Imagine running 45 kilometres a day, for 20 days straight along a rugged trail.

That's exactly what a woman from Barrie is planning to do, and she’s not letting her legal blindness stop her.

She knows it's going to be challenging, but that's why she's doing it.

“There is definitely something about this that is to show what you can do,” says Rhonda-Marie Avery. “Even when you've been told not to.”

Next month, Avery is planning to run the Bruce Trail – the longest marked hiking trail in the country at almost 900 kilometres long.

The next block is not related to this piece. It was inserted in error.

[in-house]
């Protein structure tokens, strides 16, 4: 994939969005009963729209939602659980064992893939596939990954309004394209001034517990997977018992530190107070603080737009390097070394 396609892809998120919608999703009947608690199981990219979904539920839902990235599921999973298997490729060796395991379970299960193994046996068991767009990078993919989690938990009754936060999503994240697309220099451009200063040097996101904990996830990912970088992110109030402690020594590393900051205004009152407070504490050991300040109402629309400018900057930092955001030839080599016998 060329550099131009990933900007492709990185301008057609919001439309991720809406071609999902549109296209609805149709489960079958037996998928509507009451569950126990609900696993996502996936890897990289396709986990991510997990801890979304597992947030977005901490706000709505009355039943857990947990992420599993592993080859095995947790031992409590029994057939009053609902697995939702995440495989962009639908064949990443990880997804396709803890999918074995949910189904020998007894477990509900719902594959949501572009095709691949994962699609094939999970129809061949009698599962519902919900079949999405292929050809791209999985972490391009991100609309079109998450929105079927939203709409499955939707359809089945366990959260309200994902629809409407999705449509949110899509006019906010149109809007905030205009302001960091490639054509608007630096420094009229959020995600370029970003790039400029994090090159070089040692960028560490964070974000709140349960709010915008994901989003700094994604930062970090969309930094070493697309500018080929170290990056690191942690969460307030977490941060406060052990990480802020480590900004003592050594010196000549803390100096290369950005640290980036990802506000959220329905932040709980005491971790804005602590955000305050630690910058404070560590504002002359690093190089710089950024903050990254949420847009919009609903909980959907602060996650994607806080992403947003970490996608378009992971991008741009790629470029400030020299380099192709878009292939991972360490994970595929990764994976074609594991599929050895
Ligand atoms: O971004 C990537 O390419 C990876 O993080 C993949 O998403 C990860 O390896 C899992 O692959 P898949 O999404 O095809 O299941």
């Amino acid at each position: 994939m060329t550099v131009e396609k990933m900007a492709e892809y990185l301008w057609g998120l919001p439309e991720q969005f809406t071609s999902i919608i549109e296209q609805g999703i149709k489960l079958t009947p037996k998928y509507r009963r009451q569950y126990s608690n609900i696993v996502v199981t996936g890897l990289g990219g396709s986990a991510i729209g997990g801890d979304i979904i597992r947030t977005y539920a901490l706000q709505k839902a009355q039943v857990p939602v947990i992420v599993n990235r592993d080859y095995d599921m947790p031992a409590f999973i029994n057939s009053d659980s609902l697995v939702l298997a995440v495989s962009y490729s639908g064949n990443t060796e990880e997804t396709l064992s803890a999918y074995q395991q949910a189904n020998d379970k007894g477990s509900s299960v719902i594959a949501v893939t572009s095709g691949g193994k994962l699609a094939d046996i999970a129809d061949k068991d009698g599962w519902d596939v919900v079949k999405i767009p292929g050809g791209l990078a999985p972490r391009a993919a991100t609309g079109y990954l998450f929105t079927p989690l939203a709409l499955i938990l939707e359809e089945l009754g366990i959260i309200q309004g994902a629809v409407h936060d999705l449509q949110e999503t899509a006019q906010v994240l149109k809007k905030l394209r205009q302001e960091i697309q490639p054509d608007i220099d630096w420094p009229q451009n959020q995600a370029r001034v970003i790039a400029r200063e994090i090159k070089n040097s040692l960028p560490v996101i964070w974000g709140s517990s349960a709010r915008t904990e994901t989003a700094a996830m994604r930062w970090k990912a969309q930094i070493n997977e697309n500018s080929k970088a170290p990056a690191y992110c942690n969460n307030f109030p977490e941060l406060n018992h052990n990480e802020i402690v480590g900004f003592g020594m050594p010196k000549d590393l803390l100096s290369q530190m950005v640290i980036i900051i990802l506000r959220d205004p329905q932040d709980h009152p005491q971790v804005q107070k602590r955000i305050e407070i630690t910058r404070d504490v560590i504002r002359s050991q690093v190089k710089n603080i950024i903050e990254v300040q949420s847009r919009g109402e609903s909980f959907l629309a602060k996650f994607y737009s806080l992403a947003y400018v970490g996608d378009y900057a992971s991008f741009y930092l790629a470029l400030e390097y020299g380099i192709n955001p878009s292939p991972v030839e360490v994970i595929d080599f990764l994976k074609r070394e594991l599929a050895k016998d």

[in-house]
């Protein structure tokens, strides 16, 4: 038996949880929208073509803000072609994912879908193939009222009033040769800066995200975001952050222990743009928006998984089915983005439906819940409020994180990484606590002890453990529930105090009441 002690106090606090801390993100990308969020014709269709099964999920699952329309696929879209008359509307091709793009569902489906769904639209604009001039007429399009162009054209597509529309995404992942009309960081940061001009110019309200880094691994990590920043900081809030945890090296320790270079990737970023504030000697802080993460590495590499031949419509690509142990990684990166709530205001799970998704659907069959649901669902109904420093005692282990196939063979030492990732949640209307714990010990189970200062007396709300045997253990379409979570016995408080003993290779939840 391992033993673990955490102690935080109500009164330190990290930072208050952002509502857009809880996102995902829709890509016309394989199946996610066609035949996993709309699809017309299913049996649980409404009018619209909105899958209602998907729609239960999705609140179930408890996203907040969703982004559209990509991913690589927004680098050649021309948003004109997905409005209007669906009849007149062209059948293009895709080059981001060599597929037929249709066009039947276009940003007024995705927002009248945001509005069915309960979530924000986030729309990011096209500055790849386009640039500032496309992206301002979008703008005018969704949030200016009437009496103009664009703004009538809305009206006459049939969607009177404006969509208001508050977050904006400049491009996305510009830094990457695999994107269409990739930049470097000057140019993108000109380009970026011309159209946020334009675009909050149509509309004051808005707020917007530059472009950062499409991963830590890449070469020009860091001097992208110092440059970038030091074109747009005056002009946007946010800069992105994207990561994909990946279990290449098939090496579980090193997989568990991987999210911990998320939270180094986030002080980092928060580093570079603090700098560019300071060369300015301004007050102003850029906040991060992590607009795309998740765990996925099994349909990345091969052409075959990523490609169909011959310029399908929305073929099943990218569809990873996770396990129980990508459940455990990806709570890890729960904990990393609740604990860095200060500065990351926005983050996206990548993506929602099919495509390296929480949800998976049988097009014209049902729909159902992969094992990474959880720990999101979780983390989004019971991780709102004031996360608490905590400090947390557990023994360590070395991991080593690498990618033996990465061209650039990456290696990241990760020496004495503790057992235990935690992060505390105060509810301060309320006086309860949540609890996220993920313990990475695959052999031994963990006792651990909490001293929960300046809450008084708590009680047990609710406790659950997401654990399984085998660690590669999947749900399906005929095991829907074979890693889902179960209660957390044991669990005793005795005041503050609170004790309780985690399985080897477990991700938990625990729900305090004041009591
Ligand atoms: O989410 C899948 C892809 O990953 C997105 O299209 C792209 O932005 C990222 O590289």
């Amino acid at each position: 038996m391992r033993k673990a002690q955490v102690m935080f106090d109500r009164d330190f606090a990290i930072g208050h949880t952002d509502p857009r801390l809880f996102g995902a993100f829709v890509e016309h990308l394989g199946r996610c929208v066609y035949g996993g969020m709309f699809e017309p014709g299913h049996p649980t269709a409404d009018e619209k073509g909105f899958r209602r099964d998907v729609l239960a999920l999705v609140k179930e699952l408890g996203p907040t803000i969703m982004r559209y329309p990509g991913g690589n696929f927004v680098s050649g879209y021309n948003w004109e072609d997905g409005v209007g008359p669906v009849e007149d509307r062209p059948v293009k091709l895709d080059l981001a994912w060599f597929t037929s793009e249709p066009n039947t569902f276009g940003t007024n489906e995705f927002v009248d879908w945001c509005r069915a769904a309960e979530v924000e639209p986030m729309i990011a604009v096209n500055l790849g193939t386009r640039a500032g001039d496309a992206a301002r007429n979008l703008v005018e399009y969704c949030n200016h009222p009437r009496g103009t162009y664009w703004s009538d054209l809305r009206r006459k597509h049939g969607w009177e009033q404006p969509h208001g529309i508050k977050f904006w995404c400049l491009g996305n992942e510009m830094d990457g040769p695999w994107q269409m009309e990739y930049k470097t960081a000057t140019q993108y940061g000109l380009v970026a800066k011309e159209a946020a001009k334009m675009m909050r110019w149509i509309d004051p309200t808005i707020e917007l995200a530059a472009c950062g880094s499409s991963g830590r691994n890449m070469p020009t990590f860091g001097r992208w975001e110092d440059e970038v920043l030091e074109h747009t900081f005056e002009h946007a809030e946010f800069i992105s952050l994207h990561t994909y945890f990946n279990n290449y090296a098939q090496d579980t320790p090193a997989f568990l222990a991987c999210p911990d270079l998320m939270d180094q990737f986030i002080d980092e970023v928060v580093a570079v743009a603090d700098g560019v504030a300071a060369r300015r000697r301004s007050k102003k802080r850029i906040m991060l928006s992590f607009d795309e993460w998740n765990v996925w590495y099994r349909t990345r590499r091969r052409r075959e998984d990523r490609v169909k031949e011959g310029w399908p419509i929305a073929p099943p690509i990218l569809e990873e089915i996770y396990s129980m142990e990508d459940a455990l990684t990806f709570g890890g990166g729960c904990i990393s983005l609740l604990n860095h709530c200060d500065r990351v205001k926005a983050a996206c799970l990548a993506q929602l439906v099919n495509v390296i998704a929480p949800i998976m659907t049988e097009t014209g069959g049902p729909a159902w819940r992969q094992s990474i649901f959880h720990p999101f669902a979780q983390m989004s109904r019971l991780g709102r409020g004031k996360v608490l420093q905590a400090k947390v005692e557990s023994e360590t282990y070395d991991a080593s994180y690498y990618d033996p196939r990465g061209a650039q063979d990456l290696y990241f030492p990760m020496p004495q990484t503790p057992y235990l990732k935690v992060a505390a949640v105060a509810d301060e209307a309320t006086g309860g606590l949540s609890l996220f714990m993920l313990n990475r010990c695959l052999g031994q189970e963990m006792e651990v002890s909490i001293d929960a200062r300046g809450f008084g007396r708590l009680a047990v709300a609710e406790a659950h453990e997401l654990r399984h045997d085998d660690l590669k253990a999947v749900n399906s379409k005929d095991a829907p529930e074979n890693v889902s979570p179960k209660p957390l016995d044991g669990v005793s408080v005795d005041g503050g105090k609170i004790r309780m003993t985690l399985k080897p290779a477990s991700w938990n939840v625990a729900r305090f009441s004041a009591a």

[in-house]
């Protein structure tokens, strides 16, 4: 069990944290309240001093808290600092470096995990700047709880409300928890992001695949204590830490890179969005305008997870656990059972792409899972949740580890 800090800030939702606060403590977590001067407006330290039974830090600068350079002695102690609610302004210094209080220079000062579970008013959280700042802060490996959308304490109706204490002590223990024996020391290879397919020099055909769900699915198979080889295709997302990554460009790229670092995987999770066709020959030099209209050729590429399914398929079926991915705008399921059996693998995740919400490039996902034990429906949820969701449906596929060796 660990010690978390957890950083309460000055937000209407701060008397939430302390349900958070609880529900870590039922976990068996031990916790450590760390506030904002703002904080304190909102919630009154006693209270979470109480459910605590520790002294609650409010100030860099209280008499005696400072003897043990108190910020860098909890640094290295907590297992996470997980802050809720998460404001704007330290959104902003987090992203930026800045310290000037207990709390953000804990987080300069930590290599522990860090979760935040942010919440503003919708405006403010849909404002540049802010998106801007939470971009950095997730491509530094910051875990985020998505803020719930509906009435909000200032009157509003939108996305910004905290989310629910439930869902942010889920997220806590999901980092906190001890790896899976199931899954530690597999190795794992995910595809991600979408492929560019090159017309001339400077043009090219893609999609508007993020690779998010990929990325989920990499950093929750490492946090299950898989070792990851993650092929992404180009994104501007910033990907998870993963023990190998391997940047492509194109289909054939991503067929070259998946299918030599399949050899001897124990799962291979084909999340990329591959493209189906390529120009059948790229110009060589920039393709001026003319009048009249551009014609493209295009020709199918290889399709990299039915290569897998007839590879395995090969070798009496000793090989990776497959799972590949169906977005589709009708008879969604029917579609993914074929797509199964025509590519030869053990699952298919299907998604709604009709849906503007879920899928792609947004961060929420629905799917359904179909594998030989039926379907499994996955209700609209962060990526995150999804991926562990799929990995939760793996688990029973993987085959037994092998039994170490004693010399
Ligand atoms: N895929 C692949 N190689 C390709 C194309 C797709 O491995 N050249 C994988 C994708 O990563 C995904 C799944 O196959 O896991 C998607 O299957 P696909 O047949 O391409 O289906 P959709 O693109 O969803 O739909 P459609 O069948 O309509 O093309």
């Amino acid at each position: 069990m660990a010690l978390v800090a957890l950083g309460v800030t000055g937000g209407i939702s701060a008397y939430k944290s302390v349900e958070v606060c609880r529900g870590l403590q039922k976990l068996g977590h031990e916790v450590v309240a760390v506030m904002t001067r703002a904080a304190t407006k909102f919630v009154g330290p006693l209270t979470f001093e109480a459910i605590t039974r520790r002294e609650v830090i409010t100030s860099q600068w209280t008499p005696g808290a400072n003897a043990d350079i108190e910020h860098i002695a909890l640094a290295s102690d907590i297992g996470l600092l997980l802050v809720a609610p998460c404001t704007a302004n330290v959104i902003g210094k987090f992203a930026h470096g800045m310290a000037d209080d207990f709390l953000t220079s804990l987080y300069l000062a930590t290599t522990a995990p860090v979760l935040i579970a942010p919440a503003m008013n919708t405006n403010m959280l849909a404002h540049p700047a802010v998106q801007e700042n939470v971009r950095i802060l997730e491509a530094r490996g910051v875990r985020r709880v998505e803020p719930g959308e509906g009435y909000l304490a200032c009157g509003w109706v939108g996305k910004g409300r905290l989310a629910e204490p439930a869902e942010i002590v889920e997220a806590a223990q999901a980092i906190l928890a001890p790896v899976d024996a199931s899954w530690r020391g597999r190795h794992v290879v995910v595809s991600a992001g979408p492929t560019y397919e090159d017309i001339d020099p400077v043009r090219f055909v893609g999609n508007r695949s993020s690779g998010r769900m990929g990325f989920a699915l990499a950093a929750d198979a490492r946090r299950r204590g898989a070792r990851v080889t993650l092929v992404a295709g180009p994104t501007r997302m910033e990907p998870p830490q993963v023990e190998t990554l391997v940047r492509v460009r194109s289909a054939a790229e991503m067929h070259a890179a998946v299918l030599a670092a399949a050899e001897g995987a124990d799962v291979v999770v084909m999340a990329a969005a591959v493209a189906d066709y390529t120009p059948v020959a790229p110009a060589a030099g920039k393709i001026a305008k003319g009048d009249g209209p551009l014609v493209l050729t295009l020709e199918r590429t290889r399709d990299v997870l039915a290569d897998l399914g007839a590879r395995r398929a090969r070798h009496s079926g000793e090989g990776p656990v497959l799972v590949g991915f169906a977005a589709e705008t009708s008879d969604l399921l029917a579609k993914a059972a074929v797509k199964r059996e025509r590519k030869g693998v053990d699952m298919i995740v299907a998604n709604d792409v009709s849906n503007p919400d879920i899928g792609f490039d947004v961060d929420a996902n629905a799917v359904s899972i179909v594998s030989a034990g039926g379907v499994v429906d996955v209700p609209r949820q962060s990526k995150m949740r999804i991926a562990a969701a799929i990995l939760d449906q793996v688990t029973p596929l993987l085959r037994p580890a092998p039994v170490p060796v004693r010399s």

The run will be rough, but she won’t be on her own.

“I have a guide runner that runs in front of me and one that runs behind me, so someone to point out the route, rocks, run, jump, that sort of thing, and someone to watch for the trail markers,” she says.

“I'm doing this as a display, or an attempt to draw awareness for disabled athletes who are out there doing and trying.”

Cody Gilles will be with Avery every step of the way and he has a few ground rules to follow.

“I just let her know what's there, and she makes decisions based on her own as well, based on what I'm saying. My job is to be her visual input and she does the rest,” he says.

Avery will begin her run in Tobermory in August and through her journey she will be raising money for Achilles Canada – a not-for-profit organization that helps disabled athletes learn how to run.